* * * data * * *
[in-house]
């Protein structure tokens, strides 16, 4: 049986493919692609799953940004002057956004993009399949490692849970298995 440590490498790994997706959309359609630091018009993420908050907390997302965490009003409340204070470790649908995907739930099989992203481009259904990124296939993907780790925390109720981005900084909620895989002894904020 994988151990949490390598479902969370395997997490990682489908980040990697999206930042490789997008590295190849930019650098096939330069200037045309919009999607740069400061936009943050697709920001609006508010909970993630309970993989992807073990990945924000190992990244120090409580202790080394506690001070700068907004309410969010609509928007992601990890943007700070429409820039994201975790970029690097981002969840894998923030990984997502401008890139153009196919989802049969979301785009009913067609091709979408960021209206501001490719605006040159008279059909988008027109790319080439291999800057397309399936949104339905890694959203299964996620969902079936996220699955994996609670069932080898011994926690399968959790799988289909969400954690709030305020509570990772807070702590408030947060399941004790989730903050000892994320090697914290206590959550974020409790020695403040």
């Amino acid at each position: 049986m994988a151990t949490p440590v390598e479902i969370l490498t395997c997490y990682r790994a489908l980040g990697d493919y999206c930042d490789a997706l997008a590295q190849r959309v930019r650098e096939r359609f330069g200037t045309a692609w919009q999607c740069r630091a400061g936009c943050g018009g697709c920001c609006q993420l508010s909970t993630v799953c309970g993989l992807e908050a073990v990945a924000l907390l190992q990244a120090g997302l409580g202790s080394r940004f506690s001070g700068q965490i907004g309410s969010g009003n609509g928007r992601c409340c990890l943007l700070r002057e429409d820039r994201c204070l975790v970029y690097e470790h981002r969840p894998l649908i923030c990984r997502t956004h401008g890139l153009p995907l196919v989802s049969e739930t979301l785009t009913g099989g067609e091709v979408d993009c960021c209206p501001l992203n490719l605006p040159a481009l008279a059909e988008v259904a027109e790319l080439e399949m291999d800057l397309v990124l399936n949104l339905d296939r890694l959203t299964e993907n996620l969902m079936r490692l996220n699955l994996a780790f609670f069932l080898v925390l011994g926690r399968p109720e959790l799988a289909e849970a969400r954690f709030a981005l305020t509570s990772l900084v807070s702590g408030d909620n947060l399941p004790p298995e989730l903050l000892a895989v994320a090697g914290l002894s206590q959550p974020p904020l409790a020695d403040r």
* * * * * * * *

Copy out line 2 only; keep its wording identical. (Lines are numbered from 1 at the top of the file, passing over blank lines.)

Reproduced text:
């Protein structure tokens, strides 16, 4: 049986493919692609799953940004002057956004993009399949490692849970298995 440590490498790994997706959309359609630091018009993420908050907390997302965490009003409340204070470790649908995907739930099989992203481009259904990124296939993907780790925390109720981005900084909620895989002894904020 994988151990949490390598479902969370395997997490990682489908980040990697999206930042490789997008590295190849930019650098096939330069200037045309919009999607740069400061936009943050697709920001609006508010909970993630309970993989992807073990990945924000190992990244120090409580202790080394506690001070700068907004309410969010609509928007992601990890943007700070429409820039994201975790970029690097981002969840894998923030990984997502401008890139153009196919989802049969979301785009009913067609091709979408960021209206501001490719605006040159008279059909988008027109790319080439291999800057397309399936949104339905890694959203299964996620969902079936996220699955994996609670069932080898011994926690399968959790799988289909969400954690709030305020509570990772807070702590408030947060399941004790989730903050000892994320090697914290206590959550974020409790020695403040």